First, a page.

-REVIEW: Richard Ellmann: The Big Word in 'Ulysses', NY Review of Books
        Ulysses: A Critical and Synoptic Edition by James Joyce
    -REVIEW: Robert M. Adams: Yes, NY Review of Books
        Nora: The Real Life of Molly Bloom by Brenda Maddox
    -REVIEW: Robert M. Adams: Scrabbling in the 'Wake', NY Review of Books
        Shakespeare and Joyce: A Study of Finnegans Wake by Vincent John Cheng
    -REVIEW: Michael Wood: Joyce's Influenza, NY Review of Books
        James Joyce in Padua edited by Louis Berrone
        Afterjoyce: Studies in Fiction After Ulysses by Robert Martin Adams
        "In the wake of the Wake" edited by Elliott Anderson and David Hayman
        The Consciousness of Joyce by Richard Ellmann
    -REVIEW: Stuart Hampshire: Joyce and Vico: The Middle Way, NY Review of Books
        The Exile of James Joyce by Hélène Cixous and translated by Sally A.J. Purcell
        Ulysses on the Liffey by Richard Ellmann
        Closing Time by Norman O. Brown
    -REVIEW: Matthew Hodgart: Portrait of the Artist as a Middle-Aged Adulterer, NY Review of Books
        Giacomo Joyce by James Joyce and with an Introduction and Notes by Richard Ellmann

    -REVIEW: Denis Donoghue: Huston's Joyce, NY Review of Books
        The Dead a film directed by John Huston and based on the story by James Joyce
    -REVIEW:  Richard Ellmann: Bloomovie, NY Review of Books
        Ulysses produced by Walter Reade and directed by Joseph Strick

    -REVIEW: Robert M. Adams: Mulligan Stew, NY Review of Books
        A Colder Eye: The Modern Irish Writers by Hugh Kenner


No, you'd have to empathize before you could sympathize, but Joyce's characters aren't recognizably human, just thought experiments.

- oj

- Jan-08-2006, 10:44


Hey Judds, I believe the word you're looking for is "sympathize", not "empathize". You clearly have empathy for every character.

- Vince

- Dec-11-2005, 11:47


Oh wow. I've read 2 reviews and already you've used the word "pyschobabble" twice. I'm beginning to think you're an idiot.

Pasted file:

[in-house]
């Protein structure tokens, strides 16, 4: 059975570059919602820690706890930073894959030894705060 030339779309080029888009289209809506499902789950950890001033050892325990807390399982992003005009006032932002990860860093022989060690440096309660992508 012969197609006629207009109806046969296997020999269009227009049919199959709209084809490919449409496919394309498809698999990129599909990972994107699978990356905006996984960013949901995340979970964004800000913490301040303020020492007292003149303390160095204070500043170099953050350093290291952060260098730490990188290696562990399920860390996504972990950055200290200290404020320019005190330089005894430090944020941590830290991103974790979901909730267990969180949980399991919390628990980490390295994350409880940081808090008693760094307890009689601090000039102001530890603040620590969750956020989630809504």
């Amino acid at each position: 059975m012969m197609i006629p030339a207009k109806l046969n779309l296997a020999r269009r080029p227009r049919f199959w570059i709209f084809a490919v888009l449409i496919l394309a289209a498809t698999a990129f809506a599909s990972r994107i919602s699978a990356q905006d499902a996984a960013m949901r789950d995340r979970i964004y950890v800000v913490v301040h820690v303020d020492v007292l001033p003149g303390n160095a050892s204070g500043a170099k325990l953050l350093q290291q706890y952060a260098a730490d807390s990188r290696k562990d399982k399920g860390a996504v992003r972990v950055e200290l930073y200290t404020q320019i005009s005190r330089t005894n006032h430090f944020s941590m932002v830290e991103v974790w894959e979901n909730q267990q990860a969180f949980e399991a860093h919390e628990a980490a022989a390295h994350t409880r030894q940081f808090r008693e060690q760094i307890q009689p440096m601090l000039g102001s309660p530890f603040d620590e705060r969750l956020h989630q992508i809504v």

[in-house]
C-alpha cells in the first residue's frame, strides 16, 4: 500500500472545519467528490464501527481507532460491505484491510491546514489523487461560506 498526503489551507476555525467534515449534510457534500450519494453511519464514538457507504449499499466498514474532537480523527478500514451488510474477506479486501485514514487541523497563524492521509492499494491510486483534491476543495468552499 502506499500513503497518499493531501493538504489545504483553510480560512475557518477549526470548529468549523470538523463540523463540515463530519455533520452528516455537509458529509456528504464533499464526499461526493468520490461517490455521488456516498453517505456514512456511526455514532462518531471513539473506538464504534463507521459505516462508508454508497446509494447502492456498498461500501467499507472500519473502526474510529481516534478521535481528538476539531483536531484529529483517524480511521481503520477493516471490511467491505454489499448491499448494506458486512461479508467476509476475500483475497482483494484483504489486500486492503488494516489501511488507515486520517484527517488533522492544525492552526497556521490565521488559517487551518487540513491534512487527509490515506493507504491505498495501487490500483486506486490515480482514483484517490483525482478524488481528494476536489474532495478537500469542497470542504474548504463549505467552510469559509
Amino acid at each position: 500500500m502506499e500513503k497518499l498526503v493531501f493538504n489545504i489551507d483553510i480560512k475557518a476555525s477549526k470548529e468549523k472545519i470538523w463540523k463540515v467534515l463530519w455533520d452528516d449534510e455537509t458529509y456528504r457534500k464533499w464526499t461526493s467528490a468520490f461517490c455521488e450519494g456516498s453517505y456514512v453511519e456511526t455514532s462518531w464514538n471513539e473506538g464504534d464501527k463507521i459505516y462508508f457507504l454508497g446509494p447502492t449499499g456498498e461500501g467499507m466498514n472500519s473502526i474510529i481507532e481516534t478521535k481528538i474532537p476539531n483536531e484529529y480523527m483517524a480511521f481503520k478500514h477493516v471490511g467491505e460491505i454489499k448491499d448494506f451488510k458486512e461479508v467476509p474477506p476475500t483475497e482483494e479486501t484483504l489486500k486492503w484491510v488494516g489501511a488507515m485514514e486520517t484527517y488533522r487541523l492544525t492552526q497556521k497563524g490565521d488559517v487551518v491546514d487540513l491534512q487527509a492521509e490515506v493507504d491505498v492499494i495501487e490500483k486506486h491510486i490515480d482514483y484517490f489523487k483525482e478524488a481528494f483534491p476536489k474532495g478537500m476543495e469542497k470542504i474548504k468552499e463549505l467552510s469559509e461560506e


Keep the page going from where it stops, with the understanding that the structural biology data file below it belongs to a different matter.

- weston

- May-01-2005, 19:20


The value of books and all art forms for that matter, doesn't rest on whether you like it, it rests on whether you understand it. If you don't understand it at first find some way to help yourself understand it. Its called learning. What's the point of reading if you only read easy books?

- Kelsey

- Apr-07-2005, 15:07


No, I don't wonder--it's just the pretensions of academics and intellectuals.

- oj

- Apr-01-2005, 00:44


Do you wonder why James Joyce is considered to be the single best modern author in the English language (F. Scott Fitzgerald being the only other author even remotely close to his genius)? Does it not occur to you that you don't care about the characters because you don't understand their depth or complexity, or their intense humanity? Try attending a literature class once in a while, and you just might discover what real literature is and why it is a work of art rather than just a simple, straightforward story. I happen to agree with the educated and respected critics today (as well as Aslin, Jenny and the unnamed poster above) that what Michelangelo was to sculpture, Joyce is to modern English literature.

- Jennifer

- Apr-01-2005, 00:35


I give this book at least a B. I just read it in English, and I found it to be very thought provoking. Anyone who has ever questioned authority or what they have been told can relate to this book. I'm fairly sure that this would include anyone with the mental capacity to understand the novel. Good day, sir.

- Aslin

- Jan-12-2005, 09:59



One of my favorite novels of all time. Those who say it's dull and cannot stand reading it are too impressioned by the formulas set for literature and are afraid because James Joyce is able to break those formulas and write his own.

- Jenny

- Apr-09-2004, 21:42



- Thomas Giannotti

- Oct-19-2003, 03:27


i can definitely see how you would have trouble empathizing with the young intellectual. in fact, this comes as absolutely no surprise whatsoever.


- May-14-2003, 03:55